Nonunion occurs because of the same reasons as a delayed union. A non-bridged fracture in which no progression of healing has been seen in 2–3 check-ups spaced several weeks apart or has not progressed over the space of 3 months is called a nonunion. Nonunion has been divided into hypertrophic, oligotrophic, and atrophic. This division is based mostly on the radiographical presence of a large amount of periosteal callus (hypertrophic), a small amount of callus (oligotrophic), or absence of callus (atrophic).

Osteomyelitis can occur due to local conditions or, less likely, due to haematogenous spread of a generalized disease; however, it is most often implant related. Chronic infections can only become evident after several weeks to months. If it occurs early during fracture healing, the healing process can cease and a delayed or nonunion can develop. Additionally, if the bone has lytic areas, the plate can loosen or even fail. If a large gap exists, the load will not be shared by bone and plate, but only by the plate. This excessive load will cause implant failure.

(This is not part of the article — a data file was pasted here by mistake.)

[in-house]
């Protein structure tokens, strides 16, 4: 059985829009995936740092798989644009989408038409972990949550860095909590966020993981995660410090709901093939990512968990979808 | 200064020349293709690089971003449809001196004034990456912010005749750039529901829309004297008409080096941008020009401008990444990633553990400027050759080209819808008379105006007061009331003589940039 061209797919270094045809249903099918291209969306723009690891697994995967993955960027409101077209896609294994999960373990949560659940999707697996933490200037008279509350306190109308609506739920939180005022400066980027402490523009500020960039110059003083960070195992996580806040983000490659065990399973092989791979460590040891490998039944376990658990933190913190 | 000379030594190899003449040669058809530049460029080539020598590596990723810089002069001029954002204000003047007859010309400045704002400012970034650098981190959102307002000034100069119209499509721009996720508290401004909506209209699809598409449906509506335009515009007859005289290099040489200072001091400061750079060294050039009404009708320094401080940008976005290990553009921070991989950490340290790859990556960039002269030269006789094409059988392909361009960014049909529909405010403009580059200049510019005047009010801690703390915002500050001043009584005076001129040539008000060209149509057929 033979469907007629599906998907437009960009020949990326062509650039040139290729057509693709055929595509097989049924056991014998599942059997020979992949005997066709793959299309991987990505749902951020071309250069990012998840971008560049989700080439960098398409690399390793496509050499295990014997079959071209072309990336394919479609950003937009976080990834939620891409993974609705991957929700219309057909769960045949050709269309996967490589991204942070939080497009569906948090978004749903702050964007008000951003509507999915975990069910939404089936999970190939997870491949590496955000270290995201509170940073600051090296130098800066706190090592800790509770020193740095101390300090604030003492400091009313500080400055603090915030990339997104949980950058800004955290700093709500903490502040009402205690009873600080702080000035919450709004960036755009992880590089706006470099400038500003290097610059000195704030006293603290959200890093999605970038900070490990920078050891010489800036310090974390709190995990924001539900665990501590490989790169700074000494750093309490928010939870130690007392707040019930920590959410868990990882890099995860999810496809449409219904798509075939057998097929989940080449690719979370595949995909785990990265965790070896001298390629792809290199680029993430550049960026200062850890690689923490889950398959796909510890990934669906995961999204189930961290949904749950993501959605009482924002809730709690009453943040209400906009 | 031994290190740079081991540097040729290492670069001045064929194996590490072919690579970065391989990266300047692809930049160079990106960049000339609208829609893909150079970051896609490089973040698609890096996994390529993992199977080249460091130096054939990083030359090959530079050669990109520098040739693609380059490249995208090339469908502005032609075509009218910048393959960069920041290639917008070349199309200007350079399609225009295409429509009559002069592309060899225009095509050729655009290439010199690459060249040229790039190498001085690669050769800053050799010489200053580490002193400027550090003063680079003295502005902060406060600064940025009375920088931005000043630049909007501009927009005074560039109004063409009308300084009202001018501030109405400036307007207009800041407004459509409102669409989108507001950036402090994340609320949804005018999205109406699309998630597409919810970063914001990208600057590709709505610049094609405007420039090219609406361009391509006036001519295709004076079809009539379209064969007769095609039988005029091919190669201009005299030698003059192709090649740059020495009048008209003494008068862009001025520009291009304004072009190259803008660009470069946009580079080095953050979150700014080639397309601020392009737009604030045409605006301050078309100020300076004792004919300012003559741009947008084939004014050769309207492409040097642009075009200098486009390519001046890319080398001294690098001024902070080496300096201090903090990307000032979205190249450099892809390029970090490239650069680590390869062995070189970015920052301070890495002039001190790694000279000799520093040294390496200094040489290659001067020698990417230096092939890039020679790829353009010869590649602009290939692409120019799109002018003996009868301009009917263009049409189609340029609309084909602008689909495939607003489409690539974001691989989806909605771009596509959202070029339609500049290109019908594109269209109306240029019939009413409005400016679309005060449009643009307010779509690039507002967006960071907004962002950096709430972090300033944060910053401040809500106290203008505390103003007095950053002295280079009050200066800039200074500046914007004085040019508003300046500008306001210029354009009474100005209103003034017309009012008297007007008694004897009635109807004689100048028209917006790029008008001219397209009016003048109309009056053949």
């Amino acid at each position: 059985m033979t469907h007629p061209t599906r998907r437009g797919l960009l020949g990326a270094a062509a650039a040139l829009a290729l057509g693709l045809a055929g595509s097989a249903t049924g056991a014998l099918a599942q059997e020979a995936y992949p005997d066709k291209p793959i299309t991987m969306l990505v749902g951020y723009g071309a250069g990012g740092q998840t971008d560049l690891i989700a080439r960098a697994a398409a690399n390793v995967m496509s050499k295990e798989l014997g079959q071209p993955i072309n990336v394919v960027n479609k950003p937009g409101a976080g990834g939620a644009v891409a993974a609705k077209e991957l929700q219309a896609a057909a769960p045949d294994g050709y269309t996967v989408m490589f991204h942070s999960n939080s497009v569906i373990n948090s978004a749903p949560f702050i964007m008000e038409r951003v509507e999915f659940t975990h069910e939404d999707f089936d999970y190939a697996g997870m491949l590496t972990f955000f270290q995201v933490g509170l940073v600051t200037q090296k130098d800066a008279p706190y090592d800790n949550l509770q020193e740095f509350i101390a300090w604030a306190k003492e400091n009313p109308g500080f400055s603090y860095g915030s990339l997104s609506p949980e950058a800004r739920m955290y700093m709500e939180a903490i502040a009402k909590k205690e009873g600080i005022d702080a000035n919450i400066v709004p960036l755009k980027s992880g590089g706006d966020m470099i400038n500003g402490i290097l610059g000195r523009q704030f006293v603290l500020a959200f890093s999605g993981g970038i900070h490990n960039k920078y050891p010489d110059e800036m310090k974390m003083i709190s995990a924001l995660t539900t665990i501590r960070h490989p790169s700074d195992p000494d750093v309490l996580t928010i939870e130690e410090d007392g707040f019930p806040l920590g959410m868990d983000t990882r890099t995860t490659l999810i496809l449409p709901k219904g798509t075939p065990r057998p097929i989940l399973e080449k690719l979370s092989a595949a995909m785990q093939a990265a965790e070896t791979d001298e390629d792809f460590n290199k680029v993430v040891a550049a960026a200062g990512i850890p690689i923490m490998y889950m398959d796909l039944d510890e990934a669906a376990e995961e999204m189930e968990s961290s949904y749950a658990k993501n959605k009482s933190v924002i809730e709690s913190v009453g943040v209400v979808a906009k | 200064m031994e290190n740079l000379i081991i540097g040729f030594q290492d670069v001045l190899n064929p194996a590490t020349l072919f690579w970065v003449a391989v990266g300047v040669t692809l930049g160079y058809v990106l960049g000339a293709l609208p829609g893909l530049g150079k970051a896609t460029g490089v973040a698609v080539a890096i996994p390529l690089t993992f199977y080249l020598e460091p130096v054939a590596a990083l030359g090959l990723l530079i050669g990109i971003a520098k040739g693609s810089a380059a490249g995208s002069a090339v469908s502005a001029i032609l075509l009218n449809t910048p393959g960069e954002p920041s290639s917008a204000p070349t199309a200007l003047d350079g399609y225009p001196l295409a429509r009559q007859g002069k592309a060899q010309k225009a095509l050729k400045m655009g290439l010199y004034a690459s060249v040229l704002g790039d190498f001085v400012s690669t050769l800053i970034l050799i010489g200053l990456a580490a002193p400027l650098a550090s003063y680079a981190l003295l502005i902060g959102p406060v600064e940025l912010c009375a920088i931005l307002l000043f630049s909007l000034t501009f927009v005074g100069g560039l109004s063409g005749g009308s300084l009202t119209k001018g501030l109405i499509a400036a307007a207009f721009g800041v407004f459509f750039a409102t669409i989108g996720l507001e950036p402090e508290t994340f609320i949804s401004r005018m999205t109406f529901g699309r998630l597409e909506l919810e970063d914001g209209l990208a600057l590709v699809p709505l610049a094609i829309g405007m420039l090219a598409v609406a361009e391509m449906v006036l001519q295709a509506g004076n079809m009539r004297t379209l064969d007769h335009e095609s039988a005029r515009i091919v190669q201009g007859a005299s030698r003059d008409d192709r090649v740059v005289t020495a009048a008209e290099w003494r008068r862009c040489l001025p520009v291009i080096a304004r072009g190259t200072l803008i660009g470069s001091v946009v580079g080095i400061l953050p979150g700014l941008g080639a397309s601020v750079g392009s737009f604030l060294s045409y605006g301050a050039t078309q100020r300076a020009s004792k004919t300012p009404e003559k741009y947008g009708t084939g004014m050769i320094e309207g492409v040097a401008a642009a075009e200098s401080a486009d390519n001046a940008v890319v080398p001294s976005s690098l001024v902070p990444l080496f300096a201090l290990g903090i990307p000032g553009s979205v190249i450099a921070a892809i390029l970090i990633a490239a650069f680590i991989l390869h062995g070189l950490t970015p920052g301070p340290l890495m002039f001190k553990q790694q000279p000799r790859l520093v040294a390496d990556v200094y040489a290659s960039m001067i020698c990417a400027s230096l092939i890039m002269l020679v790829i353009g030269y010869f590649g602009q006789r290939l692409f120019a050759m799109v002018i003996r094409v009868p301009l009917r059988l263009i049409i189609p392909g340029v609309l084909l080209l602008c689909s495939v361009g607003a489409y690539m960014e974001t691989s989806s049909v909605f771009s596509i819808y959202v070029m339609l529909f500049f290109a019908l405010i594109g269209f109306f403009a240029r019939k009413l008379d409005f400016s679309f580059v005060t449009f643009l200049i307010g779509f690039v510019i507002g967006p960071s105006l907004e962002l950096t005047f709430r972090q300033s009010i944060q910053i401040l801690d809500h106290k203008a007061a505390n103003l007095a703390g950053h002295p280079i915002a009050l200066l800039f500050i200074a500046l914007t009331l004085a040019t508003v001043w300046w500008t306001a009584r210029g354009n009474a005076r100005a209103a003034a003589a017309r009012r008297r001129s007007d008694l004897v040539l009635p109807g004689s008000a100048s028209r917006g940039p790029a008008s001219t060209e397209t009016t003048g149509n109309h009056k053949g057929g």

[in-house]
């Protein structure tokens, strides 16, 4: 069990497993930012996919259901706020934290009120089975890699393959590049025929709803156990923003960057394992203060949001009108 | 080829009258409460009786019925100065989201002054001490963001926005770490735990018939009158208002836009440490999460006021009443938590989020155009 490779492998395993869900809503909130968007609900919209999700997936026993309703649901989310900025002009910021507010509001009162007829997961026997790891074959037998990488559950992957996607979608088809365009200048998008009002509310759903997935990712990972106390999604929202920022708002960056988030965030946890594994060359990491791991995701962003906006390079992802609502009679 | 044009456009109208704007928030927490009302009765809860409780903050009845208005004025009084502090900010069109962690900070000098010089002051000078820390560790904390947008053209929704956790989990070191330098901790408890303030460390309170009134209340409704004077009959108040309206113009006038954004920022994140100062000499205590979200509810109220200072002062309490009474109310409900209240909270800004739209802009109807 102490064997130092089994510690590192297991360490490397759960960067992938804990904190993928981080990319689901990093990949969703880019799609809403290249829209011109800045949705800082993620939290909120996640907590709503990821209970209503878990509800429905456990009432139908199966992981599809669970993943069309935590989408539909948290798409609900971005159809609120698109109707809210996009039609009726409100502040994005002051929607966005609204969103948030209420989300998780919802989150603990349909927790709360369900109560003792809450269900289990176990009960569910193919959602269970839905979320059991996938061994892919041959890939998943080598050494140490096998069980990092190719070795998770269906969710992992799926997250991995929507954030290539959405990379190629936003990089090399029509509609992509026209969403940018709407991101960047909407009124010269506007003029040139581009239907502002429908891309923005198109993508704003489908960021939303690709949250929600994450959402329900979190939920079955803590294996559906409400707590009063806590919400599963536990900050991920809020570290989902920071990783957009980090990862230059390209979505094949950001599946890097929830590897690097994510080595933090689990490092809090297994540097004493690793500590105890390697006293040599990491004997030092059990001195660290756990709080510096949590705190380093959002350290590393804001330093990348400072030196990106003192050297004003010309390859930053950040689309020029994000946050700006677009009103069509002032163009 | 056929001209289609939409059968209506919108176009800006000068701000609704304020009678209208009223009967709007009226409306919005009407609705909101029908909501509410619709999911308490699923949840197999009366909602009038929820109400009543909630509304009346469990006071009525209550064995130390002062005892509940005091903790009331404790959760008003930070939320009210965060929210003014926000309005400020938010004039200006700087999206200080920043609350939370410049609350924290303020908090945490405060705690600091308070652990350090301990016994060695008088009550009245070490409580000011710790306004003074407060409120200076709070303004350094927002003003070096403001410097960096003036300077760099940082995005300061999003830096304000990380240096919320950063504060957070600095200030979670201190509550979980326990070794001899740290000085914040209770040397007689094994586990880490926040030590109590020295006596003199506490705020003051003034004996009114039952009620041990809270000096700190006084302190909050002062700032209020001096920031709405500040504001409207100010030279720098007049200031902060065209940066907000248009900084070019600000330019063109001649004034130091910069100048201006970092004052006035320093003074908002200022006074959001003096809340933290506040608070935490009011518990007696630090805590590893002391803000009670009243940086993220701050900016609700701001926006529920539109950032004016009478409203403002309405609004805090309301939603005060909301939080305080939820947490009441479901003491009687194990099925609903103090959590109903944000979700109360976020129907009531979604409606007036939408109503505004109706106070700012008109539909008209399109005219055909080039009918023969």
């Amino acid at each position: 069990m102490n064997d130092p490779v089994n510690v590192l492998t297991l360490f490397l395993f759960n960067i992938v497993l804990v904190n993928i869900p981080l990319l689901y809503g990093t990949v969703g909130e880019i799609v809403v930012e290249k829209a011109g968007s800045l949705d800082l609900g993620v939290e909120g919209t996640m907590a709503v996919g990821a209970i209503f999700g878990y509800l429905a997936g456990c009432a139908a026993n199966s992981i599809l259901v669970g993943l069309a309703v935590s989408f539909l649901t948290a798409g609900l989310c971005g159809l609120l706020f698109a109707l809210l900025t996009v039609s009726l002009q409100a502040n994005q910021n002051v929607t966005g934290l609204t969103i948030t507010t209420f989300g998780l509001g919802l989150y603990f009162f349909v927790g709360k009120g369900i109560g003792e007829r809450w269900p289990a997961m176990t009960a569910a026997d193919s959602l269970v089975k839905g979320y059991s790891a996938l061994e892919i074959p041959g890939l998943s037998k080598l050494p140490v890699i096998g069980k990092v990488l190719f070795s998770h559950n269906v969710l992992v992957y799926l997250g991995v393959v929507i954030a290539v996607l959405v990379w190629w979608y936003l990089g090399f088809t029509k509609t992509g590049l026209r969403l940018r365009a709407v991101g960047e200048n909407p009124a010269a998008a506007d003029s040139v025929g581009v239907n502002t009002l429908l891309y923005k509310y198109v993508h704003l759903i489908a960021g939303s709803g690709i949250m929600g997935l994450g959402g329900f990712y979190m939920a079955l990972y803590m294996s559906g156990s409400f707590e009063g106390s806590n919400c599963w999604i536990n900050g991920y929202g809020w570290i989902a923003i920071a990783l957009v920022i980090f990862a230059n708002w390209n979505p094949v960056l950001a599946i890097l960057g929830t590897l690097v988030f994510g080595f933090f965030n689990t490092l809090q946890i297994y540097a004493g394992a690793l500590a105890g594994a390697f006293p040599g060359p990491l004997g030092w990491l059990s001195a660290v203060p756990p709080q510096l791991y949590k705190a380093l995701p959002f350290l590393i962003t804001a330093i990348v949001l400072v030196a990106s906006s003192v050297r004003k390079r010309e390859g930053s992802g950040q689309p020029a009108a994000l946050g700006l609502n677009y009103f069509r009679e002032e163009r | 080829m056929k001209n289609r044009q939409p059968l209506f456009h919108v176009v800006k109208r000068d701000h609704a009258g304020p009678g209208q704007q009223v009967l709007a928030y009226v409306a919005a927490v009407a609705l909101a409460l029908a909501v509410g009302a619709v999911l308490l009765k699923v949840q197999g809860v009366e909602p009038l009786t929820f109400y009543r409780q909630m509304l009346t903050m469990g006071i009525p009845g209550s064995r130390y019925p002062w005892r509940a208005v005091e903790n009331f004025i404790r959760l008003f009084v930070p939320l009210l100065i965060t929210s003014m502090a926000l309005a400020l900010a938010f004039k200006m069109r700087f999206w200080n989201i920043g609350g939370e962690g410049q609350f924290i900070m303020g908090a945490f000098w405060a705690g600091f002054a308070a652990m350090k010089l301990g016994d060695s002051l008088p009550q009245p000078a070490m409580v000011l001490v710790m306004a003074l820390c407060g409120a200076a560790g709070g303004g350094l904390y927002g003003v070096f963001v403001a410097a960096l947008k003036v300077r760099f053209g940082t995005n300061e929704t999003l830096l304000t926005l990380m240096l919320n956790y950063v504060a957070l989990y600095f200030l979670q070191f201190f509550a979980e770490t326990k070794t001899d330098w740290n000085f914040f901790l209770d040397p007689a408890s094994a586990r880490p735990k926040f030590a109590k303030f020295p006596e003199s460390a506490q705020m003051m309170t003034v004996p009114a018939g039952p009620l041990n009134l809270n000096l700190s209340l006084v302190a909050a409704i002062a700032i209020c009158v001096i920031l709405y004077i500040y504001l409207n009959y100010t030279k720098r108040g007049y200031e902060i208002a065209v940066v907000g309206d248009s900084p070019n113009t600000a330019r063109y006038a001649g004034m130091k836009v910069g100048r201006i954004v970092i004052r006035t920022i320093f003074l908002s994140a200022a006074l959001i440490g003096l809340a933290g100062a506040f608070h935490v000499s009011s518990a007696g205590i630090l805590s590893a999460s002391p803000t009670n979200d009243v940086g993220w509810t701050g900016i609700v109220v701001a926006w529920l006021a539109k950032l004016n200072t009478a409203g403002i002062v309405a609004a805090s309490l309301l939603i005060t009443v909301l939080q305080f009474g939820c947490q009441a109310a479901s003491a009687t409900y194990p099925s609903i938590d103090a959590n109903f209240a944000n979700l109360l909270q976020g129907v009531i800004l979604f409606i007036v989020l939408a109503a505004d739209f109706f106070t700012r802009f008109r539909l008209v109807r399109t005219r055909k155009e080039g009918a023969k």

Classical Diagnosis of Fracture Healing: Radiography

The most classical way of evaluating the progression of fracture healing is radiography. Directly postoperatively the alignment, apparatus, and apposition are assessed and as the follow-up progresses, the activity is also assessed (four As). Radiological evaluation is based on the amount of calcified (anorganic) material at the fracture site and the continuity of 3 to 4 of the 4 cortices visible on a combination of a mediolateral and craniocaudal view taken together. However, the radiological signs of healing lag behind the physiological state of healing by as much as weeks to months. The main reason for this disparity is the fact that the organic components of the callus also contribute to its stability (for as much as 50%). In primary osteonal reconstruction, the healing process consists only of intense remodelling, which might be mistaken for resorption. No callus will be formed in this type of fracture healing. The fracture line will gradually disappear. In secondary osteonal reconstruction, both fracture ends will resorb, while a small external callus will be formed at the same time. The fracture gap will be filled by a process called osteonal remodelling, and gradually disappear. These two types of direct fracture healing do not show a significant amount of callus formation and radiographical assessment is based on complete filling of the fracture gap and achievement of cortical continuity.